Philadelphia in Philadelphia County, Pennsylvania — The American Northeast (Mid-Atlantic)
In commemoration of the
two hundredth anniversary
of the founding of the Printing
and Publishing House of
(1683 – 1758)
at 5255-5263 Germantown Ave. nearly
----- • -----
There, he and his son of the same name
issued Almanacs, Newspapers and many
English and German Books, including the
first American editions of the Bible
in any European Tongue, 1743, 1763, 1776
On this site, Jacob Bay, aided by Chris-
topher Sower II, operated the first per-
manent American type foundry, 1772-1783.
Erected May 14, 1938 by the
Germantown Historical Society
Erected 1938 by Germantown Historical Society.
Location. 40° 1.918′ N, 75° 10.121′ W. Marker is in Philadelphia, Pennsylvania, in Philadelphia County. Marker is at the intersection of Germantown Avenue and W Queen Lane, on the left when traveling north on Germantown Avenue. Touch for map. Marker is at or near this postal address: 5300 Germantown Avenue, Philadelphia PA 19144, United States of America.
Other nearby markers. At least 8 other markers are within walking distance of this marker. Lutheran Publication Society (here, next to this marker); Christopher Saur Grumblethorpe (within shouting distance of this marker); Owen Wister (about 600 feet away, measured in a direct line); Louisa May Alcott (approx. 0.2 miles away); The Germantown White House (approx. 0.2 miles away); a different marker also named The Germantown White House (approx. ¼ mile away); First Protest against Slavery (approx. ¼ mile away). Touch for a list and map of all markers in Philadelphia.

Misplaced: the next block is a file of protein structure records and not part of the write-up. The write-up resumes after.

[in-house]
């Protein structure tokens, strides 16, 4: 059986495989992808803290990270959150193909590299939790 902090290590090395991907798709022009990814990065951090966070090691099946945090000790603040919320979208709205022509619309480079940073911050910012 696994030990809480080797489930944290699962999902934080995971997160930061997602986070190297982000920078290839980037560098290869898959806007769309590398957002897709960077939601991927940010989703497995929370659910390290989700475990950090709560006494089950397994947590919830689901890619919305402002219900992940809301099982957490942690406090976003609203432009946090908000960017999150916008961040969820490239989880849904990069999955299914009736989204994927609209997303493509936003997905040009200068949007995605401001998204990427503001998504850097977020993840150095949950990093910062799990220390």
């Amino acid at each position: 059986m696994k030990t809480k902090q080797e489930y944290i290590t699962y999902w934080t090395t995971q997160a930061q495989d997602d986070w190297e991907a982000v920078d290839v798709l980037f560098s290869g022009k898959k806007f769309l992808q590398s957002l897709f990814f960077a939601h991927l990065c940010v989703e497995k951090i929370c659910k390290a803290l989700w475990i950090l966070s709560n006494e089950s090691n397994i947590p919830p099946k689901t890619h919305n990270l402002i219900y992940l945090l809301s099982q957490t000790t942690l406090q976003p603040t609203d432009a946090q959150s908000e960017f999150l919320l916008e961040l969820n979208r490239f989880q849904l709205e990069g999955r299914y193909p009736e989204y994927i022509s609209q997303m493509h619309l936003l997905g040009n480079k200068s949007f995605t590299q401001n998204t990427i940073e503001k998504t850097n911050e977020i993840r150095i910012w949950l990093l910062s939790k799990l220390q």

Also see . . . Christopher Sower House Site. Historic Germantown website. (Submitted on September 5, 2011, by Bill Coughlin of North Arlington, New Jersey.)
Categories. • Colonial Era • Industry & Commerce •
Credits. This page was last revised on June 16, 2016. This page originally submitted on September 5, 2011, by Bill Coughlin of North Arlington, New Jersey. This page has been viewed 401 times since then and 25 times this year. Photos: 1, 2, 3, 4. submitted on September 5, 2011, by Bill Coughlin of North Arlington, New Jersey.